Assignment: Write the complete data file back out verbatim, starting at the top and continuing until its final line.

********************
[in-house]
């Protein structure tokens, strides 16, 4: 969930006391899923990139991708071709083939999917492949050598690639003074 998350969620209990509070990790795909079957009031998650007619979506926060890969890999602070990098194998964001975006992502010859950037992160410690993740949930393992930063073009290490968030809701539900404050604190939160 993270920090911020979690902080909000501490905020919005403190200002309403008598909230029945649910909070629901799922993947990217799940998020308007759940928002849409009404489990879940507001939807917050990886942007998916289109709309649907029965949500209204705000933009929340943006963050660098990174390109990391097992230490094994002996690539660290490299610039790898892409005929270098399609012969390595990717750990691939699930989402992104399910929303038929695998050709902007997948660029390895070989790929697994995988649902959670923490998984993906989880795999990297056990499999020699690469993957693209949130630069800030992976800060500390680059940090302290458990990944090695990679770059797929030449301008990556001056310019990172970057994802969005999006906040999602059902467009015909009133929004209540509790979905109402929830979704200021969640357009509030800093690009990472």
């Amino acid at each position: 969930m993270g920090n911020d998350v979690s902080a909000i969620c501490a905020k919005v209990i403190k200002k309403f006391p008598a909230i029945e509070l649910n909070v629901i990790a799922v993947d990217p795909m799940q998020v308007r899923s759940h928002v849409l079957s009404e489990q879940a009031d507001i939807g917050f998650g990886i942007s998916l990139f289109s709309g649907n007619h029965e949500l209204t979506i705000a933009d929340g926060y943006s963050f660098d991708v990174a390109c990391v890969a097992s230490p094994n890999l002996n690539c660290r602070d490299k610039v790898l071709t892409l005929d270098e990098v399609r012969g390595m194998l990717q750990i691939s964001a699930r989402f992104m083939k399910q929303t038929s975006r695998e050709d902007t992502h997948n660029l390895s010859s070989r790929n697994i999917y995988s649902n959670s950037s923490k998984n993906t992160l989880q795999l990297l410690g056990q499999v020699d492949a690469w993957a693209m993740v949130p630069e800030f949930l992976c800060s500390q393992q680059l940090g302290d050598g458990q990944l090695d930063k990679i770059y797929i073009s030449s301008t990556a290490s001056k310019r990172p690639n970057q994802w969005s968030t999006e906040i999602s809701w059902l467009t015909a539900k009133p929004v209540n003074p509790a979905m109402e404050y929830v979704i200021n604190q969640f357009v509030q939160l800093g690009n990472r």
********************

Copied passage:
[in-house]
């Protein structure tokens, strides 16, 4: 969930006391899923990139991708071709083939999917492949050598690639003074 998350969620209990509070990790795909079957009031998650007619979506926060890969890999602070990098194998964001975006992502010859950037992160410690993740949930393992930063073009290490968030809701539900404050604190939160 993270920090911020979690902080909000501490905020919005403190200002309403008598909230029945649910909070629901799922993947990217799940998020308007759940928002849409009404489990879940507001939807917050990886942007998916289109709309649907029965949500209204705000933009929340943006963050660098990174390109990391097992230490094994002996690539660290490299610039790898892409005929270098399609012969390595990717750990691939699930989402992104399910929303038929695998050709902007997948660029390895070989790929697994995988649902959670923490998984993906989880795999990297056990499999020699690469993957693209949130630069800030992976800060500390680059940090302290458990990944090695990679770059797929030449301008990556001056310019990172970057994802969005999006906040999602059902467009015909009133929004209540509790979905109402929830979704200021969640357009509030800093690009990472």
């Amino acid at each position: 969930m993270g920090n911020d998350v979690s902080a909000i969620c501490a905020k919005v209990i403190k200002k309403f006391p008598a909230i029945e509070l649910n909070v629901i990790a799922v993947d990217p795909m799940q998020v308007r899923s759940h928002v849409l079957s009404e489990q879940a009031d507001i939807g917050f998650g990886i942007s998916l990139f289109s709309g649907n007619h029965e949500l209204t979506i705000a933009d929340g926060y943006s963050f660098d991708v990174a390109c990391v890969a097992s230490p094994n890999l002996n690539c660290r602070d490299k610039v790898l071709t892409l005929d270098e990098v399609r012969g390595m194998l990717q750990i691939s964001a699930r989402f992104m083939k399910q929303t038929s975006r695998e050709d902007t992502h997948n660029l390895s010859s070989r790929n697994i999917y995988s649902n959670s950037s923490k998984n993906t992160l989880q795999l990297l410690g056990q499999v020699d492949a690469w993957a693209m993740v949130p630069e800030f949930l992976c800060s500390q393992q680059l940090g302290d050598g458990q990944l090695d930063k990679i770059y797929i073009s030449s301008t990556a290490s001056k310019r990172p690639n970057q994802w969005s968030t999006e906040i999602s809701w059902l467009t015909a539900k009133p929004v209540n003074p509790a979905m109402e404050y929830v979704i200021n604190q969640f357009v509030q939160l800093g690009n990472r």